Central Marketplace looks like this: As the pencil describes vast movements interrupted by precipitous consideration, workers start digging for the foundation. The pencil follows the sense of architect Toma Socolescu and light rushes in to uncover it. I follow intuition down one of the corridor entrances. From the oval balcony of the fish hall, I see endless cold bodies choosing their fish.
Their scales’ sheen rises towards a ceiling as tall as their waters were deep. The stalls on the balcony went bankrupt so I can count the windows rushing in with their light to grab me amazed. A few plastics left behind remind of the other hall ruffling its busy hour for attention.
Down another corridor, another glance to pay respect to the windows, some dizzy steps, the main hall. From the round balcony, I face the clock tower and its four facets look back at all of the places I could be in. Around the balcony, the meat stalls shine ruby to complement the orange paint and the panopticon interpretation of my hypnosis.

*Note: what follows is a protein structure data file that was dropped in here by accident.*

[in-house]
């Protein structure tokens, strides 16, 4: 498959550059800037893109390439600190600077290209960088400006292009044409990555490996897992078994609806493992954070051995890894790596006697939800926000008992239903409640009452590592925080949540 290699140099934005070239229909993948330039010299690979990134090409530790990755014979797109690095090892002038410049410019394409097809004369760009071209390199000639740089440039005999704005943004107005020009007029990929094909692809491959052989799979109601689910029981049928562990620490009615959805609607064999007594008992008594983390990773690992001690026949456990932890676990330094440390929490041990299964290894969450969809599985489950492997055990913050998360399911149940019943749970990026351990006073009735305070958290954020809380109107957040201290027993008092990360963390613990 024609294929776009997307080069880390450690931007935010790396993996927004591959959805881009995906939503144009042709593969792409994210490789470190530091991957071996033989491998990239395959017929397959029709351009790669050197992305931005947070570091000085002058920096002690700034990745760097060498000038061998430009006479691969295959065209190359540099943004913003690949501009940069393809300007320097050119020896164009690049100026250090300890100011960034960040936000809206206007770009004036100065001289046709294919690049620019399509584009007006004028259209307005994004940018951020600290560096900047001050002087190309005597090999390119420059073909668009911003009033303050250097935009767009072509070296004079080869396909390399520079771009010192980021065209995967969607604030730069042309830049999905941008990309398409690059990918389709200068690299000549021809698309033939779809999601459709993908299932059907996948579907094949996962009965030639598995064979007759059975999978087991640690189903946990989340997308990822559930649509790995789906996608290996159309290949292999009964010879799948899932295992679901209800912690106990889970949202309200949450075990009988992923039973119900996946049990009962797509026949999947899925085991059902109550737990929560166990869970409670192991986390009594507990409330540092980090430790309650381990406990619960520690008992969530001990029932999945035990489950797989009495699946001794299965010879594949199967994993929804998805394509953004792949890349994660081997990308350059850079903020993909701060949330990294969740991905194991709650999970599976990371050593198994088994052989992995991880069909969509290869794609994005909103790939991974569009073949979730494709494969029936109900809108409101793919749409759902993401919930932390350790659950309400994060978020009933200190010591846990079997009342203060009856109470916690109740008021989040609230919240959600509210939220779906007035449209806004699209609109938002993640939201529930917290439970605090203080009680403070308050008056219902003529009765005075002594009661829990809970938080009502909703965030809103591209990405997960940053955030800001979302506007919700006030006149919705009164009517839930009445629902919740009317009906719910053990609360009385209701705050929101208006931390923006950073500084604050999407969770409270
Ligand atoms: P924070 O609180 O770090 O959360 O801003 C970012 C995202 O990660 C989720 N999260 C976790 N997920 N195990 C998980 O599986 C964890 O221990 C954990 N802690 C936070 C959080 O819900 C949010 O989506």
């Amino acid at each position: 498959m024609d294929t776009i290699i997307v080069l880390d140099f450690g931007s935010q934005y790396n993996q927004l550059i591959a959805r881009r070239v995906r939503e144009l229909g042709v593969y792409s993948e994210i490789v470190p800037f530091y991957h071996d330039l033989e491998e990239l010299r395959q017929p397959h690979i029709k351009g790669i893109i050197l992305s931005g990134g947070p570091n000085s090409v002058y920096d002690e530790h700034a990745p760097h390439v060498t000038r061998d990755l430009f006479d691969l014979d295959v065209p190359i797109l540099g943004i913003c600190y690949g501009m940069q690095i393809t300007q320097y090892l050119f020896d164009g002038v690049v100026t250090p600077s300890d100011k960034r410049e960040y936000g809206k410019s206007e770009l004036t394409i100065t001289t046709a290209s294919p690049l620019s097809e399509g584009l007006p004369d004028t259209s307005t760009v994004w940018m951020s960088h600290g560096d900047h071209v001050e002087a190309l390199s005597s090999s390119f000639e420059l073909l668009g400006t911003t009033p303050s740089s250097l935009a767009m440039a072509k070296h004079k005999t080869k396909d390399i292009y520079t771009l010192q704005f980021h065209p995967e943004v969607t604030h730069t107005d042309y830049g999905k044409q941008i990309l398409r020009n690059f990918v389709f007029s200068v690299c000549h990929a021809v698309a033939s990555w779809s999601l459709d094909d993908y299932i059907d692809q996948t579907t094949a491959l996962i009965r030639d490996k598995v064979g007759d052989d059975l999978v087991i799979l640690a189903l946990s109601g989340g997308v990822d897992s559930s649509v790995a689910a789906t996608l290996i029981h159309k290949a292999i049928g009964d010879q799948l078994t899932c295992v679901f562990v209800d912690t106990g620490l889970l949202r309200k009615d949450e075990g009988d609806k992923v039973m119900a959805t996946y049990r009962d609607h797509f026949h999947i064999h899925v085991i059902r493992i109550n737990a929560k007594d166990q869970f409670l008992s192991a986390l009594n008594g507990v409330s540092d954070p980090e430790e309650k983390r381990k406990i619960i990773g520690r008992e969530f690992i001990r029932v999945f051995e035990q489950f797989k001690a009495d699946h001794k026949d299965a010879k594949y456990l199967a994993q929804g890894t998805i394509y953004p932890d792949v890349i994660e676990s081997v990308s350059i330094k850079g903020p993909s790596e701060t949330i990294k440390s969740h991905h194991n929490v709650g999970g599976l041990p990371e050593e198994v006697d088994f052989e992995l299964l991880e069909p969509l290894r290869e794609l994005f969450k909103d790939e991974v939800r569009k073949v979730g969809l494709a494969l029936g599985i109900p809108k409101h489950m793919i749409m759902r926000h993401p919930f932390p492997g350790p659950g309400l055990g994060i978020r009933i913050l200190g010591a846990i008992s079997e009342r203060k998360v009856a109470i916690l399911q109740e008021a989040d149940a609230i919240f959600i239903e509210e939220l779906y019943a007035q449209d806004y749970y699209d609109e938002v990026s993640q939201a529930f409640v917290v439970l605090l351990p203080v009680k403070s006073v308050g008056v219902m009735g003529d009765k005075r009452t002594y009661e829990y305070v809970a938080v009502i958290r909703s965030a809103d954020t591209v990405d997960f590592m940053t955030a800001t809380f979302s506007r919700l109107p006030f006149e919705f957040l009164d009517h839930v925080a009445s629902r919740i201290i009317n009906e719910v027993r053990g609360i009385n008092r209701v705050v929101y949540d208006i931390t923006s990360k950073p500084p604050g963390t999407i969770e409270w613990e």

I go between the carry bags downstairs, to smell wafers and count identical stalls, find herbal tea to sleep better. I get carried out by currents of fur coats and thick heels, passing by rooms of abounding neon cheese. I see ‚goodbye’ in the fish eye and end up starring at another clock tower.
Millions must have passed through these halls to grab their meat and stare at the light, unaware of the pencil drawing them in.
Photographs by Nastasia Alexandru
Halele Centrale (Central Marketplace) were built between 1929-1935. They are identified as historical monument (PH-II-m-A-16306) and defining element of the town Ploiesti. Intense repairs were performed in the early 1980s. They are slowly falling apart due to water infiltration. Little is publicly known about plans for their preservation.